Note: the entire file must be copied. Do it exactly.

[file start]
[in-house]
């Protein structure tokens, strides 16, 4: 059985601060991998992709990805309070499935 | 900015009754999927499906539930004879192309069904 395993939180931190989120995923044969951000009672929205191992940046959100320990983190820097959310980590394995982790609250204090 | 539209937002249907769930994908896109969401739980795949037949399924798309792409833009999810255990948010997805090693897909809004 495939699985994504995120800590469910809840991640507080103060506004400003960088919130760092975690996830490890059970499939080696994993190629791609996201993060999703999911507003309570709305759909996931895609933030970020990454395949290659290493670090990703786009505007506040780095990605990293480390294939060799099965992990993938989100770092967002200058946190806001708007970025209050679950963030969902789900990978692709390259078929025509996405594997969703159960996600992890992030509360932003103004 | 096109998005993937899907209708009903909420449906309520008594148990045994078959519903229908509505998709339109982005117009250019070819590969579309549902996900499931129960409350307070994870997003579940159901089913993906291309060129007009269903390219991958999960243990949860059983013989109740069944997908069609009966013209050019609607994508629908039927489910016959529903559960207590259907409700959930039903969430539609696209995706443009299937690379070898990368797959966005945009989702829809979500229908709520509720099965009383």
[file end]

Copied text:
[in-house]
């Protein structure tokens, strides 16, 4: 059985601060991998992709990805309070499935 | 900015009754999927499906539930004879192309069904 395993939180931190989120995923044969951000009672929205191992940046959100320990983190820097959310980590394995982790609250204090 | 539209937002249907769930994908896109969401739980795949037949399924798309792409833009999810255990948010997805090693897909809004 495939699985994504995120800590469910809840991640507080103060506004400003960088919130760092975690996830490890059970499939080696994993190629791609996201993060999703999911507003309570709305759909996931895609933030970020990454395949290659290493670090990703786009505007506040780095990605990293480390294939060799099965992990993938989100770092967002200058946190806001708007970025209050679950963030969902789900990978692709390259078929025509996405594997969703159960996600992890992030509360932003103004 | 096109998005993937899907209708009903909420449906309520008594148990045994078959519903229908509505998709339109982005117009250019070819590969579309549902996900499931129960409350307070994870997003579940159901089913993906291309060129007009269903390219991958999960243990949860059983013989109740069944997908069609009966013209050019609607994508629908039927489910016959529903559960207590259907409700959930039903969430539609696209995706443009299937690379070898990368797959966005945009989702829809979500229908709520509720099965009383």